Northfield’s Nelly Roache was one of the fans who participated in Friday’s safety demonstration, which helped ease her mind about going to the race on Sunday.

“I was hesitant until I saw the protocols and policies and procedures, and being here (Friday) has been great because we’ve been able to see it a lot more,” said Roache, who has been attending races at NHMS for 18 years.

When Cup Series races came to NHMS in the past, there were usually race-related events during the week at the track or around Concord, racing and qualifying on Friday and Saturday, the big race on Sunday and camping all weekend at the facility. This year, there was only the Sunday Cup Series race and no camping at all, but that didn’t stop Brittany and Tim McDonagh and their children, John, 8, and Abby, 6, from leaving their home in Norfolk, Mass., and making a full weekend of it in New Hampshire.

“This is our fourth year coming here, it’s like our tradition,” said Brittany, who was also part of Friday’s presentation at the track with her family. “We feel comfortable here. We know they’re working very hard. We’ll keep our masks on and we have to look out for ourselves, too. I feel better about bringing them here than sending them to school.”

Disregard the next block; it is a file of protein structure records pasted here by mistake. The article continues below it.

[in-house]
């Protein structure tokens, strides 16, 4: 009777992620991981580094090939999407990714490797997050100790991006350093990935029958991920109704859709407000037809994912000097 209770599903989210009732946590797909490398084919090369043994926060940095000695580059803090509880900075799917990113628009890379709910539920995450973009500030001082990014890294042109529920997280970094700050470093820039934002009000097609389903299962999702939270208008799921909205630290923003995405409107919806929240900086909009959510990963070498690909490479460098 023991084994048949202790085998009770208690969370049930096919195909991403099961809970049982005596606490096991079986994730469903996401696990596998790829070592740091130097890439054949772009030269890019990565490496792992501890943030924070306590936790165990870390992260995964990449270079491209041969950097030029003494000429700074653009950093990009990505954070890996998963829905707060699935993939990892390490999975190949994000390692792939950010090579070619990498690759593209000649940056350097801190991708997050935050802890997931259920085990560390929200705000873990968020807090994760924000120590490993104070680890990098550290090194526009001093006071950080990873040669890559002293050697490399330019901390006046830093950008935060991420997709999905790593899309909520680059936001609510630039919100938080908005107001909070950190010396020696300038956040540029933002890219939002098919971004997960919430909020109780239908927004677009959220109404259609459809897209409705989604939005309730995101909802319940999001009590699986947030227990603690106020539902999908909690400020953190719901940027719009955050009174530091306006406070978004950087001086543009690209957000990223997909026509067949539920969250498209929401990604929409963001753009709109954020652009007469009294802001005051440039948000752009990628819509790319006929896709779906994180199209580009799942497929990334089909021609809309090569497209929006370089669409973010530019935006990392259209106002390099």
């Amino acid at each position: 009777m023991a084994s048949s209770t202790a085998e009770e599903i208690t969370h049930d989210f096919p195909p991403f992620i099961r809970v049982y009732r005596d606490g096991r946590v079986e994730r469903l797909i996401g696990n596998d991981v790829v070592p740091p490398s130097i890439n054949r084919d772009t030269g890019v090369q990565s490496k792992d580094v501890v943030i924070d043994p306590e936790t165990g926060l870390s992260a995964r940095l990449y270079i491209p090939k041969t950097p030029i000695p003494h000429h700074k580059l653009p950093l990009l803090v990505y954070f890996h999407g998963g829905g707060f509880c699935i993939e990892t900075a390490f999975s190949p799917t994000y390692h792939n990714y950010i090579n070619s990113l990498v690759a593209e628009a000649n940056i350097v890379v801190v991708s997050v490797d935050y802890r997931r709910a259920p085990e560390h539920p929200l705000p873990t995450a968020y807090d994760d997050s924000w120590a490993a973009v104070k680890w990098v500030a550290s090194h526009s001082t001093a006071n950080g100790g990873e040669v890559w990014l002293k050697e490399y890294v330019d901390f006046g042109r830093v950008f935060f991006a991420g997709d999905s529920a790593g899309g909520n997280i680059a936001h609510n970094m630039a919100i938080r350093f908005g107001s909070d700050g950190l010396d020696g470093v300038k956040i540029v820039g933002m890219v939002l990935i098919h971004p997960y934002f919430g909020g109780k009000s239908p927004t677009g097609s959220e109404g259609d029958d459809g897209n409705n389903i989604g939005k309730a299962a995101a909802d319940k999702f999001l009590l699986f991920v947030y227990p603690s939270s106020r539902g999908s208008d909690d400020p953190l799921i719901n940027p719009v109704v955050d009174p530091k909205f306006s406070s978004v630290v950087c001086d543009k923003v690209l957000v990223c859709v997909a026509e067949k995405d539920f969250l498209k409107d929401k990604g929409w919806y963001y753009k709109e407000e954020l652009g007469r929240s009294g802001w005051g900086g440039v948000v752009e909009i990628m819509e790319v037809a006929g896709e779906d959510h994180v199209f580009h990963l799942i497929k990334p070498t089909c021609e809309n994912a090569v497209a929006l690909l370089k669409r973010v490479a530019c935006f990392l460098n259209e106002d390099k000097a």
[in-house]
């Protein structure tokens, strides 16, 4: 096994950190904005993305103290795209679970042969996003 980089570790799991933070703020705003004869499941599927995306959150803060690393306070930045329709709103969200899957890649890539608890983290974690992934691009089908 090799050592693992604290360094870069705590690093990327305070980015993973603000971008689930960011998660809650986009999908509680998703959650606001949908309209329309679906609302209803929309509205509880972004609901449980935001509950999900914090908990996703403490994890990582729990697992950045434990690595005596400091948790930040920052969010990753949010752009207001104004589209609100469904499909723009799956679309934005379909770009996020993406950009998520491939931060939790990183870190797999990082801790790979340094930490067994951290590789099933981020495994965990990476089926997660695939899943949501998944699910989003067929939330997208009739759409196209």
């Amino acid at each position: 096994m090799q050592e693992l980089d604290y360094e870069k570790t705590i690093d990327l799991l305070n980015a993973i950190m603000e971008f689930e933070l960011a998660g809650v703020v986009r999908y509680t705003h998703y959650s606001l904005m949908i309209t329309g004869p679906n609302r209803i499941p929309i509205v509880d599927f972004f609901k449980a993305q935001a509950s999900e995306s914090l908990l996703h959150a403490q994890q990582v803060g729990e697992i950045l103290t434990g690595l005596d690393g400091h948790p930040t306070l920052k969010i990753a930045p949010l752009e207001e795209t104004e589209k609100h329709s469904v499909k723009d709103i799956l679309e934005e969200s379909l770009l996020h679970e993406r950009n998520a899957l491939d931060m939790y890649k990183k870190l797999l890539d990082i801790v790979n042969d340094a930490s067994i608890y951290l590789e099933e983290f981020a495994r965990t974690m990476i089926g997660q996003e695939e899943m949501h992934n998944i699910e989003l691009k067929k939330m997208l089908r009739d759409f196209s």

Although many fans were wearing masks and keeping socially distant as they waited for the NHMS gates to open at 1 p.m. on Sunday, there were also many who were not wearing masks or keeping their distance. And the television broadcast showed fans out of their assigned seats and standing shoulder to shoulder at the fence for the green flag signaling the start of the race at 3 p.m.

“I’m not worried about it. I’m more interested in having fun than anything else,” said Jalina Picard, who drove to Loudon with a friend from Warwick, R.I., and was not wearing a mask as she waited for the gates to open. “If you’re worried about it you can wear a mask. If not, you don’t have to worry about it. I know I have to wear a mask inside, but whatever, I’ll follow the rules.”

McCabe and his brother Dana Hickey-McCabe, who both live in Massachusetts, were sitting apart from the crowd as they waited to enter, and they had masks hanging from their necks and ready to be worn. But, like Picard, they were there to have fun.

“It’s nice to be able to get out and actually do something finally,” Hickey-McCabe said, “just get out and kind of live again.”